At present the database has over 4,200 entries. The number of children that the person had is included in the line entries, when available. Over and above the 4,200 are some 1,500-2,000 children or spouses whose names are not given. I estimate that the database will have at least 4,500 lines for specific named individuals. The effort in gathering and entering these details has come to be more onerous than the effort expended in translating the book and perhaps even more time consuming. Yet, the very idea of having a “virtual Oshpitzin” directory has fired my enthusiasm to overcome the drudgery involved.
Why Me ?
Thereby hangs a tale. My father, R Shloime B”R Shye Dov Hakohen Graf, was one of seven children of R Shye Graf and Lifshe Schaechter. (After reading the history chapters, the reader will understand why we are Schachters and not Grafs). He spent most of his formative years in Oshpitzin and moved to Vienna in 1925 after his marriage to my mother, Chaya Gitel, and the birth of my older brother, Meshulam Zalman. In 1938, my father was rounded up along with other Polish nationals and deported to Zbaszyn (Zbonzhen). He somehow was able to escape, and he made his way back to Vienna by hopping freights, without papers, money, or anything else other than the clothes on his back. For the next three years we were unwanted guests in Belgium, having crossed the border illegally, and in France, where we fled after the German invasion of Belgium in May 1940 and where we were guests of the French Vichy government in two different internment camps. Through the intervention of a second cousin in America stemming from Przemysl, we were able to obtain visas and after a long and complicated series of sea voyages arrived in New York two days before Pesach 1941.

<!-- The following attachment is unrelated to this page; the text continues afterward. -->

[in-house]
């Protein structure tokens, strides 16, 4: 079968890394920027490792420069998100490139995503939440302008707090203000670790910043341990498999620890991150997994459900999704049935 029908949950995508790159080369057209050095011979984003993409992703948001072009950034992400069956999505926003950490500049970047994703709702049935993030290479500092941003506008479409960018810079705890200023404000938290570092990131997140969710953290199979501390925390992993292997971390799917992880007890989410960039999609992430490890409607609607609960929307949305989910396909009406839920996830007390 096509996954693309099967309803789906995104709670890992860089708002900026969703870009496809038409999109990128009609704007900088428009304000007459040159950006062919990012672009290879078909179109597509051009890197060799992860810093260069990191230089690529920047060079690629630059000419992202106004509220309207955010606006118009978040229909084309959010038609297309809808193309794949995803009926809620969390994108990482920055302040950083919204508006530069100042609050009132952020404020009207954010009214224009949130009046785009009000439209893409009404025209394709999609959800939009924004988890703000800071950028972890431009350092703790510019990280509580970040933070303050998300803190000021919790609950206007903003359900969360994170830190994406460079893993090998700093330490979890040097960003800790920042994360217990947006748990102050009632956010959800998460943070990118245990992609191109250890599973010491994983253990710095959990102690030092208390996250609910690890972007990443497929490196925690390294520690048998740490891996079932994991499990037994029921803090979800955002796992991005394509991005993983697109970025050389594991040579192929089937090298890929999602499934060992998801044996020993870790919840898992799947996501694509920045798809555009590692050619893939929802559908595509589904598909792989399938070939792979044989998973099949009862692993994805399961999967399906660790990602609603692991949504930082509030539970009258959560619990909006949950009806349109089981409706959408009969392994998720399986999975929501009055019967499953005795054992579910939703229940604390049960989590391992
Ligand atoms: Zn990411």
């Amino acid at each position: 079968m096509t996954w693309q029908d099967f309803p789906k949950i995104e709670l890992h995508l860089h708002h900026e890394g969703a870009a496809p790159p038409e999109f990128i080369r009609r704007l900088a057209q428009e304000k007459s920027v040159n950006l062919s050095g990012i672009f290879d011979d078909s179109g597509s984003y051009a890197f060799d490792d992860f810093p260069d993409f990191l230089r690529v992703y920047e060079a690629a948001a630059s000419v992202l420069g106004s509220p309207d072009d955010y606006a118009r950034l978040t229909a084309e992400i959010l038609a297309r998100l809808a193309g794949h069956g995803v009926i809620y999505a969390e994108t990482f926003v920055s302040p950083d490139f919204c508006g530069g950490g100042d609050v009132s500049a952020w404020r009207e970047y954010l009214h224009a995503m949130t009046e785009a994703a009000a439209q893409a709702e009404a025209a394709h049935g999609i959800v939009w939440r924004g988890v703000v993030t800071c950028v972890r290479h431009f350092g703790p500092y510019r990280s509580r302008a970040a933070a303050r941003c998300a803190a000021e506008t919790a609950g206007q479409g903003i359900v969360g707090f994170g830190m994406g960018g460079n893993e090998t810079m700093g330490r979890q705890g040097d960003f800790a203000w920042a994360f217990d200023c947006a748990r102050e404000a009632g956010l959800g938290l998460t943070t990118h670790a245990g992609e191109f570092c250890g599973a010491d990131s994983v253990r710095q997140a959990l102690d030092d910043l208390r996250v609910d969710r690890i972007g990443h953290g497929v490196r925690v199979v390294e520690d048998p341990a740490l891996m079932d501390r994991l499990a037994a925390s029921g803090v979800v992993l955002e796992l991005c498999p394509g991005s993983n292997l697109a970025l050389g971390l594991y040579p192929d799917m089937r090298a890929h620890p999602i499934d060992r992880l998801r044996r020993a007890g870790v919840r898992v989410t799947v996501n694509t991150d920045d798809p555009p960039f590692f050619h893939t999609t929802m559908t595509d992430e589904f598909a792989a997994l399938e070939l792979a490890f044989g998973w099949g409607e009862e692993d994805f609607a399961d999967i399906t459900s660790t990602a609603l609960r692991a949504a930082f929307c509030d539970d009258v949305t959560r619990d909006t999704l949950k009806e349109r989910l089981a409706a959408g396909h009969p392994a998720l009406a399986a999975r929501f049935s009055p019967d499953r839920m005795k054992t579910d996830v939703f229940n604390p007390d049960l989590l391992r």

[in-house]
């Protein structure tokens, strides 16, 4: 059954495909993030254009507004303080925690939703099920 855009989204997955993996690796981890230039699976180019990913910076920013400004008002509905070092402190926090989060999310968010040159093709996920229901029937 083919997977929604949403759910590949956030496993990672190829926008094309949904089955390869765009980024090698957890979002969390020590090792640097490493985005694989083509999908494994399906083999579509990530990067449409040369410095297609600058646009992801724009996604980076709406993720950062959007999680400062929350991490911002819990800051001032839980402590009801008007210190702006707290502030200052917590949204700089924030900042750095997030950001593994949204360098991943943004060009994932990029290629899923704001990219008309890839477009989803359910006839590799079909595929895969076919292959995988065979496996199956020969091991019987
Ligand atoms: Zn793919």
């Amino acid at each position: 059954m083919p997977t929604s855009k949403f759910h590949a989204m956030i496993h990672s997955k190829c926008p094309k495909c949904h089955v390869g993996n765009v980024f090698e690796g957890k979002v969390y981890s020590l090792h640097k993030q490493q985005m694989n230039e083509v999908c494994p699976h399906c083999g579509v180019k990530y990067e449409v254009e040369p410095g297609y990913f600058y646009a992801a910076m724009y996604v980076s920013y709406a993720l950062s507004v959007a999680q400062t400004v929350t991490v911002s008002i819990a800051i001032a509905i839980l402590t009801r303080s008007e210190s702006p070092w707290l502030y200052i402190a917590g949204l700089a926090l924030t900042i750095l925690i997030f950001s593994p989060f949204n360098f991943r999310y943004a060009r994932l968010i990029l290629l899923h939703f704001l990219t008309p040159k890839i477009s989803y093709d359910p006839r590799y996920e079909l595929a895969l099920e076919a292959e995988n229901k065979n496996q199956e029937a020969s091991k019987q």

It was very soon obvious what was happening in Poland. Every one of my father's six siblings and nearly all their children perished. He would refuse to talk about them. We did not dare to bring up the subject. We lived with a “hole” – no grandparents, uncles, aunts, or cousins from my father's side. The “hole” remained and loomed constantly as we grew up in America.
It was not until after my family and I made aliyah and met my survivor cousins that the “hole” dissipated somewhat. My cousin, Leizer Kalter, and his sisters answered so many of my questions and gave me a picture of life in Oshpitzin and marvelous tales about my grandparents and family.
With the opportunity of doing the translation, I recovered my father's early years. I swam with him in the Sola, davened with him in the Belzer shtibel, went with him to R Elimelech's mikveh, visited his uncle, R'Alter Neuberg, gabbai of the Chevre Mishnayes. In short, the translation gave me back my father's youthful years and experiences that he had for so many years kept to himself. I came to understand more profoundly his sobbing while leading the Musaf service of the High Holy Days, and even to a greater extent the empathetic weeping responses of the congregants, many of whom were of a similar background.
For helping me to restore a portion of this lost treasure, I am grateful to the Oshpitziner Landsmannschaft and their painfully meaningful publication.